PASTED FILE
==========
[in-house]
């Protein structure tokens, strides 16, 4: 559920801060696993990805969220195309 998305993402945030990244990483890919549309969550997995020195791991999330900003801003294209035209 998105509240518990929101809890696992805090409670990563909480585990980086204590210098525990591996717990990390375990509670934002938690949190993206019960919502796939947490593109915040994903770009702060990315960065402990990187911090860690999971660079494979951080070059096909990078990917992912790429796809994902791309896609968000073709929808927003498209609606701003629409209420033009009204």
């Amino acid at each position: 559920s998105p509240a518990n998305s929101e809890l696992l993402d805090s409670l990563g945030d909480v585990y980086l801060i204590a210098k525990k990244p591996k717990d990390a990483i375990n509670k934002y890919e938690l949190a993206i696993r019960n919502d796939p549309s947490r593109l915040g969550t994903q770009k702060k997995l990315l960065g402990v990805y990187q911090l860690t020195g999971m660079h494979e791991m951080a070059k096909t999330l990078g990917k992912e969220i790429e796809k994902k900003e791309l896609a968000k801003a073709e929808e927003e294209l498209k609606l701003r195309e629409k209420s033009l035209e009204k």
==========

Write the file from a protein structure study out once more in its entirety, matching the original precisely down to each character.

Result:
[in-house]
């Protein structure tokens, strides 16, 4: 559920801060696993990805969220195309 998305993402945030990244990483890919549309969550997995020195791991999330900003801003294209035209 998105509240518990929101809890696992805090409670990563909480585990980086204590210098525990591996717990990390375990509670934002938690949190993206019960919502796939947490593109915040994903770009702060990315960065402990990187911090860690999971660079494979951080070059096909990078990917992912790429796809994902791309896609968000073709929808927003498209609606701003629409209420033009009204």
């Amino acid at each position: 559920s998105p509240a518990n998305s929101e809890l696992l993402d805090s409670l990563g945030d909480v585990y980086l801060i204590a210098k525990k990244p591996k717990d990390a990483i375990n509670k934002y890919e938690l949190a993206i696993r019960n919502d796939p549309s947490r593109l915040g969550t994903q770009k702060k997995l990315l960065g402990v990805y990187q911090l860690t020195g999971m660079h494979e791991m951080a070059k096909t999330l990078g990917k992912e969220i790429e796809k994902k900003e791309l896609a968000k801003a073709e929808e927003e294209l498209k609606l701003r195309e629409k209420s033009l035209e009204k």